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Sonnet 2

When forty winters shall besiege thy brow,
And dig deep trenches in thy beauty's field,
Thy youth's proud livery, so gazed on now,
Will be a tattered weed of small worth held.
Then being asked where all thy beauty lies,
Where all the treasure of thy lusty days,
To say within thine own deep-sunken eyes
Were an all-eating shame and thriftless praise.
How much more praise deserved thy beauty's use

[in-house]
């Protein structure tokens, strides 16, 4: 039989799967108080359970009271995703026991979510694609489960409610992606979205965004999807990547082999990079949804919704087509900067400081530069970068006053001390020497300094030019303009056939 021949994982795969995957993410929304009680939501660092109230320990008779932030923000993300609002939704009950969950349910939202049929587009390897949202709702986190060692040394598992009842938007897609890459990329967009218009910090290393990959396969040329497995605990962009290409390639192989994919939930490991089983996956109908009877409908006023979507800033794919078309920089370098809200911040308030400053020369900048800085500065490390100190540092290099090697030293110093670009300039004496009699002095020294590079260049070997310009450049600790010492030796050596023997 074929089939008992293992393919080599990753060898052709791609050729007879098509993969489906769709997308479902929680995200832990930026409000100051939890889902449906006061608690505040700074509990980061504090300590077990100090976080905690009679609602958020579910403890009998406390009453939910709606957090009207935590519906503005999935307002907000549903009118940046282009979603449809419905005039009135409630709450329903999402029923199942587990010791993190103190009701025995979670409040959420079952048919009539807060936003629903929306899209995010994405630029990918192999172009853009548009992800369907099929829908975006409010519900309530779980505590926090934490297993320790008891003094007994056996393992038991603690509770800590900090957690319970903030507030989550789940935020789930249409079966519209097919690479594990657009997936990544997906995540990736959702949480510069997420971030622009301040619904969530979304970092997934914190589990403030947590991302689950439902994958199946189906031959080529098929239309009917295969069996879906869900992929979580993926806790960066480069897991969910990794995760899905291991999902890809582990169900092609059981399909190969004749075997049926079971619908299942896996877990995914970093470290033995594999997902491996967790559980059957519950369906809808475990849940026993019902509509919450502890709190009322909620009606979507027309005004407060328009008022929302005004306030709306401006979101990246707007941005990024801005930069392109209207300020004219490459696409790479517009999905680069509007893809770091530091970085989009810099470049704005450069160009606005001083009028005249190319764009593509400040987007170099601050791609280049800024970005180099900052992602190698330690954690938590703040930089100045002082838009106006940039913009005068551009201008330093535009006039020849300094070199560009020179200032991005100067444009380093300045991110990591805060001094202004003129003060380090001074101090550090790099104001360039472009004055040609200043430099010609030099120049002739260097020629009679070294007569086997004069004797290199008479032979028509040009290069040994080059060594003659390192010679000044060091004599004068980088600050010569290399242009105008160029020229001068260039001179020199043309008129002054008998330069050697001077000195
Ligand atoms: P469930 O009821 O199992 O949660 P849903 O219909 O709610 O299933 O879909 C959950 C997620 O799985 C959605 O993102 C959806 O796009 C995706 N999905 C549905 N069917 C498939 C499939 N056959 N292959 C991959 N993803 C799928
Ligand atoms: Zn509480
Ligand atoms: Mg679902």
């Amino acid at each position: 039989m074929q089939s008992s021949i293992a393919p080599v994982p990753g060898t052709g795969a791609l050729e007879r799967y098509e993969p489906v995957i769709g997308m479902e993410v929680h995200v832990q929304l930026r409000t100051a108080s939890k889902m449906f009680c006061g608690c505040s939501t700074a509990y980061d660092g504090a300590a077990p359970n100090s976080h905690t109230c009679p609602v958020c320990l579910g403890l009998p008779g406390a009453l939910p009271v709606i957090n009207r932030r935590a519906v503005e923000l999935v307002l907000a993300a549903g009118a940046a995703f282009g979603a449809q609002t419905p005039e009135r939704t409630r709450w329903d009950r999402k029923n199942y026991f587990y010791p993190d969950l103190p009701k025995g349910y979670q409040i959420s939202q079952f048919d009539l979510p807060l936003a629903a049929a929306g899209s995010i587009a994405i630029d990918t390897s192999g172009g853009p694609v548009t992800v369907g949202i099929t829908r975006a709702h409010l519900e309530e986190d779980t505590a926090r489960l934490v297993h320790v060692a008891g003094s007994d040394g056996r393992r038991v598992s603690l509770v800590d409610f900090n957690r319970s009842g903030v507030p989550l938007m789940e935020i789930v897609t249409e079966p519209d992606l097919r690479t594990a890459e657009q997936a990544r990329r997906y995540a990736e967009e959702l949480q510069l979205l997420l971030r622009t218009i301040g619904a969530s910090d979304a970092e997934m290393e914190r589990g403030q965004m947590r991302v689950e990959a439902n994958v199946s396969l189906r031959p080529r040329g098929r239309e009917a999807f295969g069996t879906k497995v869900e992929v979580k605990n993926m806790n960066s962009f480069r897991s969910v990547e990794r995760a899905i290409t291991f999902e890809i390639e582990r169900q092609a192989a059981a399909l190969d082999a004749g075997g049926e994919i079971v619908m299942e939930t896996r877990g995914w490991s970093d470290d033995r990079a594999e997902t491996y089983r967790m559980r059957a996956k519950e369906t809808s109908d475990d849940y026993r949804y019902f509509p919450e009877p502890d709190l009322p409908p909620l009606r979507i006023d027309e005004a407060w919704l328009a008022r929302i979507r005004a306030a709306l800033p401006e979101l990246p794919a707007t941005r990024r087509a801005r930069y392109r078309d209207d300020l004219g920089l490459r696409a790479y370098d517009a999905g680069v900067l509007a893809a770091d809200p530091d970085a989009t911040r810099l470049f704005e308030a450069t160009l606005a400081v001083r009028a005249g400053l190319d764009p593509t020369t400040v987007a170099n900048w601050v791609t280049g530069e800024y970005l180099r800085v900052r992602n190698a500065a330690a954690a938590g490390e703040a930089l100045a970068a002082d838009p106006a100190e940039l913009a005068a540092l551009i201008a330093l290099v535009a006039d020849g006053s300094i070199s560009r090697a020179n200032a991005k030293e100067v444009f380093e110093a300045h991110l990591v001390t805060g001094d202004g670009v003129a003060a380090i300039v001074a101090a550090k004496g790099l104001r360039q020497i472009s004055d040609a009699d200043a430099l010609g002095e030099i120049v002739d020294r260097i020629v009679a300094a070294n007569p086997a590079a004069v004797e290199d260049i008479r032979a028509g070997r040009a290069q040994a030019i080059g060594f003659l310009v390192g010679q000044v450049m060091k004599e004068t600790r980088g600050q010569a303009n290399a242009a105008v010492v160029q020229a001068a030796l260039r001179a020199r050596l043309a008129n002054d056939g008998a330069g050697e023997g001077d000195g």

If thou couldst answer 'This fair child of mine
Shall sum my count, and make my old excuse',
Proving his beauty by succession thine.
This were to be new made when thou art old,
And see thy blood warm when thou feel'st it cold.

besiege (verb): surround with an army
trenches (noun): long channels dug in the ground
livery (noun): uniform worn by an official
tattered (adjective): old and ripped
lusty (adjective): full of life
thriftless (adjective): extravagant; not caring about spending money
succession (noun): in sequence